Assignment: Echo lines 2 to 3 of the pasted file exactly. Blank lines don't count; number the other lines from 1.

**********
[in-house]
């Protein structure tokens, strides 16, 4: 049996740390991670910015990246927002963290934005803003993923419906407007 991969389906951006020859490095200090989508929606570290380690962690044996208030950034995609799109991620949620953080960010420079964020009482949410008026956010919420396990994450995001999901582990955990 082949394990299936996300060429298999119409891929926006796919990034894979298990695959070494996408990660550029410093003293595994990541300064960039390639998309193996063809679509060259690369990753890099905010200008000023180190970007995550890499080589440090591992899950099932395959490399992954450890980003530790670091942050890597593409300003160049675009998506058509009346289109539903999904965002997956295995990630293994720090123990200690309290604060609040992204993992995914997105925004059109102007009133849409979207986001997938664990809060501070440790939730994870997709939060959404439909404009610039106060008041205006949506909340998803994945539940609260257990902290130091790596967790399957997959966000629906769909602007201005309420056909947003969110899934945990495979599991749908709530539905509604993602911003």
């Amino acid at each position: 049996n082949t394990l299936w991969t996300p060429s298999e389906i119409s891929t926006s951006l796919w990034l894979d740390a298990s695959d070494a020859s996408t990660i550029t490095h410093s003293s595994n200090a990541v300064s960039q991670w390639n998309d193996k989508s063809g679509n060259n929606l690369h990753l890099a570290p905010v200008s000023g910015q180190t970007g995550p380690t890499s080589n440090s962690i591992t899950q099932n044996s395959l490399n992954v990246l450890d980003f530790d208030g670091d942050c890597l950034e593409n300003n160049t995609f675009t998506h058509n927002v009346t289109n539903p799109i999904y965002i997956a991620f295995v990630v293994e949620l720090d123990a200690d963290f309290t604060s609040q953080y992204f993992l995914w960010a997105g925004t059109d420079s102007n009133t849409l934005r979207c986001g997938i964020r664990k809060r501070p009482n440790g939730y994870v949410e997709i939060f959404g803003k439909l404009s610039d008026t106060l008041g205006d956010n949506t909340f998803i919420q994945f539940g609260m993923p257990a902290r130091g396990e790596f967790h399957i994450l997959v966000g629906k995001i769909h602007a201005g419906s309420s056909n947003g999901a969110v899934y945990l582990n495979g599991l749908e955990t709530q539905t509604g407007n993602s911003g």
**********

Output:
């Protein structure tokens, strides 16, 4: 049996740390991670910015990246927002963290934005803003993923419906407007 991969389906951006020859490095200090989508929606570290380690962690044996208030950034995609799109991620949620953080960010420079964020009482949410008026956010919420396990994450995001999901582990955990 082949394990299936996300060429298999119409891929926006796919990034894979298990695959070494996408990660550029410093003293595994990541300064960039390639998309193996063809679509060259690369990753890099905010200008000023180190970007995550890499080589440090591992899950099932395959490399992954450890980003530790670091942050890597593409300003160049675009998506058509009346289109539903999904965002997956295995990630293994720090123990200690309290604060609040992204993992995914997105925004059109102007009133849409979207986001997938664990809060501070440790939730994870997709939060959404439909404009610039106060008041205006949506909340998803994945539940609260257990902290130091790596967790399957997959966000629906769909602007201005309420056909947003969110899934945990495979599991749908709530539905509604993602911003």
């Amino acid at each position: 049996n082949t394990l299936w991969t996300p060429s298999e389906i119409s891929t926006s951006l796919w990034l894979d740390a298990s695959d070494a020859s996408t990660i550029t490095h410093s003293s595994n200090a990541v300064s960039q991670w390639n998309d193996k989508s063809g679509n060259n929606l690369h990753l890099a570290p905010v200008s000023g910015q180190t970007g995550p380690t890499s080589n440090s962690i591992t899950q099932n044996s395959l490399n992954v990246l450890d980003f530790d208030g670091d942050c890597l950034e593409n300003n160049t995609f675009t998506h058509n927002v009346t289109n539903p799109i999904y965002i997956a991620f295995v990630v293994e949620l720090d123990a200690d963290f309290t604060s609040q953080y992204f993992l995914w960010a997105g925004t059109d420079s102007n009133t849409l934005r979207c986001g997938i964020r664990k809060r501070p009482n440790g939730y994870v949410e997709i939060f959404g803003k439909l404009s610039d008026t106060l008041g205006d956010n949506t909340f998803i919420q994945f539940g609260m993923p257990a902290r130091g396990e790596f967790h399957i994450l997959v966000g629906k995001i769909h602007a201005g419906s309420s056909n947003g999901a969110v899934y945990l582990n495979g599991l749908e955990t709530q539905t509604g407007n993602s911003g």